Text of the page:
I remembered that I haven't done a post solely dedicated to Bacon yet. His oeuvre really changed my view of what painting should and could be, for a few reasons. Firstly, I've never seen the canvas treated in the manner that he does. Paint can be dripped or smeared on, foreign substances like sand added, and the canvas reworked many times before the final effect is achieved (he does not do prior planning). He is not afraid to introduce lines suggesting motion, as well as a palette of saturated, unusual colours like orange and pink, elements that conventionally belong more to the realm of graphic art than painting. In this sense, he is truly modern in his thinking.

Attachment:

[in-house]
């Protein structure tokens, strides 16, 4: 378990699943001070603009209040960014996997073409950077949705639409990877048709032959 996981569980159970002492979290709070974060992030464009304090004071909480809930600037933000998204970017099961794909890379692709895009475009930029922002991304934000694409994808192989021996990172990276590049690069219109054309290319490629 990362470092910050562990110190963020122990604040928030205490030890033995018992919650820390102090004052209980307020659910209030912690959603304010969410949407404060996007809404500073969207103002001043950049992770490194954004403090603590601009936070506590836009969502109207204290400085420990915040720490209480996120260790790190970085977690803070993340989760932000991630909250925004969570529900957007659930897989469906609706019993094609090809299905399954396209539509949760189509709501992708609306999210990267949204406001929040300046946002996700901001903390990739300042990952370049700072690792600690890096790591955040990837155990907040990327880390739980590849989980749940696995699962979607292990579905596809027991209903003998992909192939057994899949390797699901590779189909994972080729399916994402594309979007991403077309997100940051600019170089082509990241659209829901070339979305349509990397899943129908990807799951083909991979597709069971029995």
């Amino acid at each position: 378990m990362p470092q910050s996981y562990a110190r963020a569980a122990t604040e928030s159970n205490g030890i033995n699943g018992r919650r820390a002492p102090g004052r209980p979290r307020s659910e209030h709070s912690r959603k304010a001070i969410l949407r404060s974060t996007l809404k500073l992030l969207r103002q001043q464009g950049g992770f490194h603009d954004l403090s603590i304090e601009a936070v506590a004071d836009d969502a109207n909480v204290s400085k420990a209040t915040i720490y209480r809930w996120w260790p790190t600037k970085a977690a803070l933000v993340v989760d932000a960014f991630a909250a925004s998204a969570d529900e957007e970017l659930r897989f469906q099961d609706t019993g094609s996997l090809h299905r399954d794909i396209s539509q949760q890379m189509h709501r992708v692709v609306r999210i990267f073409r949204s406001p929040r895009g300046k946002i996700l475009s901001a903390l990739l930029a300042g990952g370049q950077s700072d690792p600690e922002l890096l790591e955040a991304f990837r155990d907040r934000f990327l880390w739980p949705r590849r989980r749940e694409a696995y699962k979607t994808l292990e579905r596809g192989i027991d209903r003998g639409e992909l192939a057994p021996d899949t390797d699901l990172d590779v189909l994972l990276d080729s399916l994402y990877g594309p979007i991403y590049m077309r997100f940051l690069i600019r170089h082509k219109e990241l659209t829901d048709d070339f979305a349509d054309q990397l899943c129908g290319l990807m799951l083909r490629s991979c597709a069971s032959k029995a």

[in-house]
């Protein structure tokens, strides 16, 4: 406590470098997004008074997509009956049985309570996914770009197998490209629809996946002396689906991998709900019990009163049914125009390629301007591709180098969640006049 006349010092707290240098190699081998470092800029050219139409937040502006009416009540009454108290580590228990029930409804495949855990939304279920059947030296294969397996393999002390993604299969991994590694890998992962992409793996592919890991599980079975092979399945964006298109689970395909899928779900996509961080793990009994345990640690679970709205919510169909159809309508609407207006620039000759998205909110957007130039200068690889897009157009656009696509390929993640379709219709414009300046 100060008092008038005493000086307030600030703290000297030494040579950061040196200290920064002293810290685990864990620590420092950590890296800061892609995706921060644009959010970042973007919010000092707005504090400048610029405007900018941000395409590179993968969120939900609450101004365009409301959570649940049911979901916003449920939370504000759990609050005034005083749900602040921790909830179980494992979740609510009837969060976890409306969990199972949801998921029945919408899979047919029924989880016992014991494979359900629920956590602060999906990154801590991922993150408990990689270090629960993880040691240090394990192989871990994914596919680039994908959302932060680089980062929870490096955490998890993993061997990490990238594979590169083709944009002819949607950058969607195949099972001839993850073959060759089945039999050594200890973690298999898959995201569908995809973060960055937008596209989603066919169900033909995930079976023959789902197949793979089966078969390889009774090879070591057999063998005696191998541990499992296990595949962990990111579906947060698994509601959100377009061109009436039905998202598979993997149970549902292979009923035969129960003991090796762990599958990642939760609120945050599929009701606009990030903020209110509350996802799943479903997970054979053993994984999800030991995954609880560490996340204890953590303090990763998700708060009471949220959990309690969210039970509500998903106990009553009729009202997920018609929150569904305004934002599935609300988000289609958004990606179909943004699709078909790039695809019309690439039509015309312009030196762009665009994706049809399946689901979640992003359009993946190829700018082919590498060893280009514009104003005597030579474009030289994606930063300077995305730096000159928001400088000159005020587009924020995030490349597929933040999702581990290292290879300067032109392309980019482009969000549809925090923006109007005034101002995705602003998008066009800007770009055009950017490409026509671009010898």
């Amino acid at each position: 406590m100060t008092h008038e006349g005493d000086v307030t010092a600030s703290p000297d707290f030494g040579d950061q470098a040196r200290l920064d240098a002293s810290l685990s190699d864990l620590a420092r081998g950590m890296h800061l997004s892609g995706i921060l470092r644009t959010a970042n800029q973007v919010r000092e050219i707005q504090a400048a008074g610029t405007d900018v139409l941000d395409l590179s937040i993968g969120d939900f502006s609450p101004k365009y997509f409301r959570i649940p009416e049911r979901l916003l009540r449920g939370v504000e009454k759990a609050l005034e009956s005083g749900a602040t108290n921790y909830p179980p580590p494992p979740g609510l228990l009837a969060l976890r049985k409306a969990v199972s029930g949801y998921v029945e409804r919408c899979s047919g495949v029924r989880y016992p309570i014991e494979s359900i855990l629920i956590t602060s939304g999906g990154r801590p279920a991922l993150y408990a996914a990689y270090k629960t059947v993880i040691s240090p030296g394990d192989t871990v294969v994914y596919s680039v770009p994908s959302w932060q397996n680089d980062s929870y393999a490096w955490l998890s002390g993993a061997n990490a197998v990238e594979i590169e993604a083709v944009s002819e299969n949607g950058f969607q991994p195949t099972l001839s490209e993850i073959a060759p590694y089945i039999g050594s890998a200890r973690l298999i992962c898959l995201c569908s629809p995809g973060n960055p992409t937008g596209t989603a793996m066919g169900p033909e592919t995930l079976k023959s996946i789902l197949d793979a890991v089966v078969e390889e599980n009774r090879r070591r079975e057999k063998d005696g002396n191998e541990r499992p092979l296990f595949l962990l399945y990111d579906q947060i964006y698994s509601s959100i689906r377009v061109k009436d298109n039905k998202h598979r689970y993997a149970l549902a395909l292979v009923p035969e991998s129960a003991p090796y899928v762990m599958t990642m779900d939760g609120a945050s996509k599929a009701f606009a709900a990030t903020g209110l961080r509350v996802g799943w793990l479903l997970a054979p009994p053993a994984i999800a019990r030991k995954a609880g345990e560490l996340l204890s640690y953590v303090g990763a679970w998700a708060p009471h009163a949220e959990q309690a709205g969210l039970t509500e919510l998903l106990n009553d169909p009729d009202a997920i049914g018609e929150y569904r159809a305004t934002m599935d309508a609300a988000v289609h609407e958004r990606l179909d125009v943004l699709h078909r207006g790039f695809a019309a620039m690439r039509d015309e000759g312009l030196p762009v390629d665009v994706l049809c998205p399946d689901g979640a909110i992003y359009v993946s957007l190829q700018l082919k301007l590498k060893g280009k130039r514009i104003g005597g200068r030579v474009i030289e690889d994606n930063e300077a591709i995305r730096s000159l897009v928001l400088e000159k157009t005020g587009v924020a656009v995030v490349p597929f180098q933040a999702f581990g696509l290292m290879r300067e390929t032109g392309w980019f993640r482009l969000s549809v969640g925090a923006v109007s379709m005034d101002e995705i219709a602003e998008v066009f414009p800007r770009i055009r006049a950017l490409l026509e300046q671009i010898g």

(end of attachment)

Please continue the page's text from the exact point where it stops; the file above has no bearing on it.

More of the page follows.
Another feature of his works is the contrast between the smooth, monochrome, static appearance of furniture and walls and the blurred, shaded, distorted human forms. This adds richness to his compositionally rather flat paintings. What strikes me the most is his use of the black rectangle, which is often a crucial compositional element. It adds visual impact by contrasting with the bright colours and, to me, symbolizes the unknown and possibly death. The figures in his paintings often appear to be on the verge of falling into this dark abyss or being swallowed up quite literally, as parts of their body are already absent.
Which brings me to another reason why Bacon's works are such an eye-opener- the subjects are not literal but I get it. I feel the rawness and power, and am at once entranced and horrified by the side of human nature displayed. They are definitely not tame paintings, and it's this audacity that makes Bacon a master painter.